Contrary to whatever the government may say, the mopping up around Rs.65,000 crore of black money is not a commendable achievement. And the reasons for arriving at this conclusion can be gleaned from the table alongside.
First, there are enough reasons to believe that the government has not yet acted on the filing of agricultural income of over Rs.876 lakh crore (Rs.876 trillion) during just four years – 2010-2013. These are the figures available from income tax records, and not just hearsay. Just watch how the amounts declared as agricultural income jumped from Rs.16,464 crore in 2009 to Rs.83,742 crore in 2010, then to 19,971,098 crore in 2011, and further to 67,431,358 crore in 2012, before tapering off to Rs.164,583 crore in 2013. This author does not have access to information on filings after 2013.
But if media reports are to be believed, the amounts involved are over Rs.2,000 lakh crore. These reports are themselves based on the (reported) petition of a former income tax officer before the Patna High Court. The petitioner wants the court to direct the government to reveal the names of people who have made such preposterously high agricultural income disclosures. In his affidavit he is said to have claimed that the figure of such disclosures could exceed Rs.2,000 lakh crore.
Earning such huge incomes from agriculture is preposterous. Even if one takes the yields of the most fertile land with the most expensive crop, this type of earning is inconceivable.
Considering that the total tax collections in India have not crossed Rs.696,000 crore in any given year, the agricultural income represents tax collection for almost 125 years. In that sense, Prime minister Modi was right. If only India can get back its black money, Indians would not have to pay taxes for almost 100 years!
It is only when one takes such numbers into account that the penny finally drops. Just juxtapose the disclosure of Rs.65,000 crore (through declaration of undeclared income) with Rs.876 lakh crore. You then realise that the disclosures amount to just 0.07% of the amounts that appear to have been ‘misdeclared’ as agricultural income.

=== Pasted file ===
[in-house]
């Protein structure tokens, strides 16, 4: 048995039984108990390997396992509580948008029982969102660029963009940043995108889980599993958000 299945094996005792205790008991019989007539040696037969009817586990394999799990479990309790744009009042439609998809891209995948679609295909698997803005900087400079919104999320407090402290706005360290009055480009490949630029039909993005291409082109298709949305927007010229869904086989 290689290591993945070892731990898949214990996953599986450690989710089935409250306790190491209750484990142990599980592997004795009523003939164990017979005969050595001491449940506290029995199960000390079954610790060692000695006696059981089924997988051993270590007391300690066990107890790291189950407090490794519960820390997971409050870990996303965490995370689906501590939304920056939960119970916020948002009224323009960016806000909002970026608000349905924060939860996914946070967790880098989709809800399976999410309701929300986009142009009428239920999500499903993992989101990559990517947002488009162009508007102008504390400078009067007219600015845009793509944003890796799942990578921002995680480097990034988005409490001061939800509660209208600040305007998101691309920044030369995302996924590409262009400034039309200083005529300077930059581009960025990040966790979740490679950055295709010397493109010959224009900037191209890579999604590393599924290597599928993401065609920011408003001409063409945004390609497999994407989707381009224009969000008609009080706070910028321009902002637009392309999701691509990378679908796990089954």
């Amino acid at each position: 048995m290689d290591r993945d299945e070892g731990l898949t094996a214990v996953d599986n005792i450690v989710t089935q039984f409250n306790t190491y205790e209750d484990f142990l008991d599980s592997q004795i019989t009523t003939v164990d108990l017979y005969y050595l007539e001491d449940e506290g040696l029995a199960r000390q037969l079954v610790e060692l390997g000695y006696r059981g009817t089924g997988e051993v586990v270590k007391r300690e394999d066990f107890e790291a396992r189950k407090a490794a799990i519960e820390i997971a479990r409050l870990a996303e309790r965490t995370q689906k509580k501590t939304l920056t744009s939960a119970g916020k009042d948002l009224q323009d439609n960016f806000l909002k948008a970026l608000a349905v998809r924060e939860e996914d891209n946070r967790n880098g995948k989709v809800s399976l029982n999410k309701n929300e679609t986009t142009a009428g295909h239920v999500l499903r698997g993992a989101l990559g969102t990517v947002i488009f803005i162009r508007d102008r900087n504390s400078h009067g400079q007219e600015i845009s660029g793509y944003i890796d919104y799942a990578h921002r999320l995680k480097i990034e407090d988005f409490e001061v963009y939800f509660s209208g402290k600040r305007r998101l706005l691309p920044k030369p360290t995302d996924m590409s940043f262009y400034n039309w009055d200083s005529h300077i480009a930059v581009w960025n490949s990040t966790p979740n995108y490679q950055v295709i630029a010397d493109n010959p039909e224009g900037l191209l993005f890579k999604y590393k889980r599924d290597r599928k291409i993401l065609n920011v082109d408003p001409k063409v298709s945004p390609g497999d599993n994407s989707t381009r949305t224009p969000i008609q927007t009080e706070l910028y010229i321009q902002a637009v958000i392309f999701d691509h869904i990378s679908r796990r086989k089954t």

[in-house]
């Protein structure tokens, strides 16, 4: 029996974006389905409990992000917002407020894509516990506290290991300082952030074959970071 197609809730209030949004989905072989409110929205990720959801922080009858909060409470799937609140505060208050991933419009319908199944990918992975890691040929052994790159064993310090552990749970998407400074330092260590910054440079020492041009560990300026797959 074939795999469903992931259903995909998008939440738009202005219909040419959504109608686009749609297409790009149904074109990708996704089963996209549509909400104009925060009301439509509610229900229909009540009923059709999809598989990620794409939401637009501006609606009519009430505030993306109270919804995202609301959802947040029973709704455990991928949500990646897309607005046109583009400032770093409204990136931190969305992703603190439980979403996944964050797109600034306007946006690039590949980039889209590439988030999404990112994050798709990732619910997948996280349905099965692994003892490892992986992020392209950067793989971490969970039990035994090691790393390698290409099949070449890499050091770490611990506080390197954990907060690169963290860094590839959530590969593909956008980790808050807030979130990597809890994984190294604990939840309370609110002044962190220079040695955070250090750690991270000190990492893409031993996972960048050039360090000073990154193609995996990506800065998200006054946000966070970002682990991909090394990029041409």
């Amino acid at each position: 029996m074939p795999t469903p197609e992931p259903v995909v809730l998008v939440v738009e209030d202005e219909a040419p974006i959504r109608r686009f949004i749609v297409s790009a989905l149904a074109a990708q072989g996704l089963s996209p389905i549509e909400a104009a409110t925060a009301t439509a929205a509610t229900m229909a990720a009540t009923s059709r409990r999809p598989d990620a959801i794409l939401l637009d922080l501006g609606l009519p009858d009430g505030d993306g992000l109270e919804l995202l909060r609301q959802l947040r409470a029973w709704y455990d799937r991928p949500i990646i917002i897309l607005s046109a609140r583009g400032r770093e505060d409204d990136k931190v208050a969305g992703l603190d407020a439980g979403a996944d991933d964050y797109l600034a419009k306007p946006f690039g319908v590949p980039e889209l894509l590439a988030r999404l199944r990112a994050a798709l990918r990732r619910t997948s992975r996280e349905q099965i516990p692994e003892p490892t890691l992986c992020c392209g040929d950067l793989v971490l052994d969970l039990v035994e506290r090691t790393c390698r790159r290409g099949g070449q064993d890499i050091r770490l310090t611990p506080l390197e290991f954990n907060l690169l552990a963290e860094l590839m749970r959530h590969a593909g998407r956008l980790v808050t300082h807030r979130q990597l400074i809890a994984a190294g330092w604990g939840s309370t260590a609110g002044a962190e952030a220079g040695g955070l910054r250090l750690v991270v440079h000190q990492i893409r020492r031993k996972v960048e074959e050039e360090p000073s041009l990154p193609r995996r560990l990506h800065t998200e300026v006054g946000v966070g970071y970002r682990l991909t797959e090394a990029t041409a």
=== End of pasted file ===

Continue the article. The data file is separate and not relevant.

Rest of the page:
There is a second reason why the collection of Rs.65,000 crore is pathetic. Watch the number which shows collections as a percentage of GDP/GVA. Black money mobilisation in 1985 and 1997 were well over 2%. In 1997 it was as high as 4.2%. The present collection is just 0.6% of India’s GVA (the figure which has replaced GDP in government statistics). This is a figure to be ashamed about.
In fact, it is this abysmal figure that lends credence to media reports that only 15% of the disclosures were voluntary. If the declarations were indeed only 15% of Rs.65,000 crore, even a simple call from a tax official to those who have declared agricultural income of Rs.876 lakh crore could have worked. A ‘contribution’ of even 0.5% from such people could have propped up this number further. Clearly, even this was not possible, leaving black money collections at just 0.07% of the amounts ‘misdeclared’ and 0.6% of GVA. So what should the government do?
Ideally, the finance ministry, or the chief economic advisor, or the RBI (Reserve Bank of India), should prepare a report for the Parliament giving full disclosure of such agricultural income declarations. The Parliament will then have to decide how to deal with such numbers and the people behind these figures. This will be better than an eventual direction from the courts, asking the government to explain such numbers.
Alternatively, the government could pass a legislation requiring all large agricultural income declarants – maybe those who have declared agricultural income of over Rs.25 crore in any one year – to deposit 50% of such income with a specially designated fund. This fund could offer low-interest bearing bonds, redeemable only after 15 years or more. This would allow the government access to money for financing infrastructure capex. The low interest would compensate for the tax payable over a period of time. This way, everybody benefits.
The third alternative will be for the government to levy penalties on such agricultural income declarants for misdeclaring the actual source of income. In case proper action has not been taken, the investigating officer concerned could then be hauled up. A time-frame of one year should suffice for completing such a process, considering that three years (or more) have already passed since the time these agricultural income declarations were made.
Unless the government gives effect to one of the three measures listed above, its resolve to root out black money will not gain credibility. That would be sad for a government that has done so much, and wants to do so much more.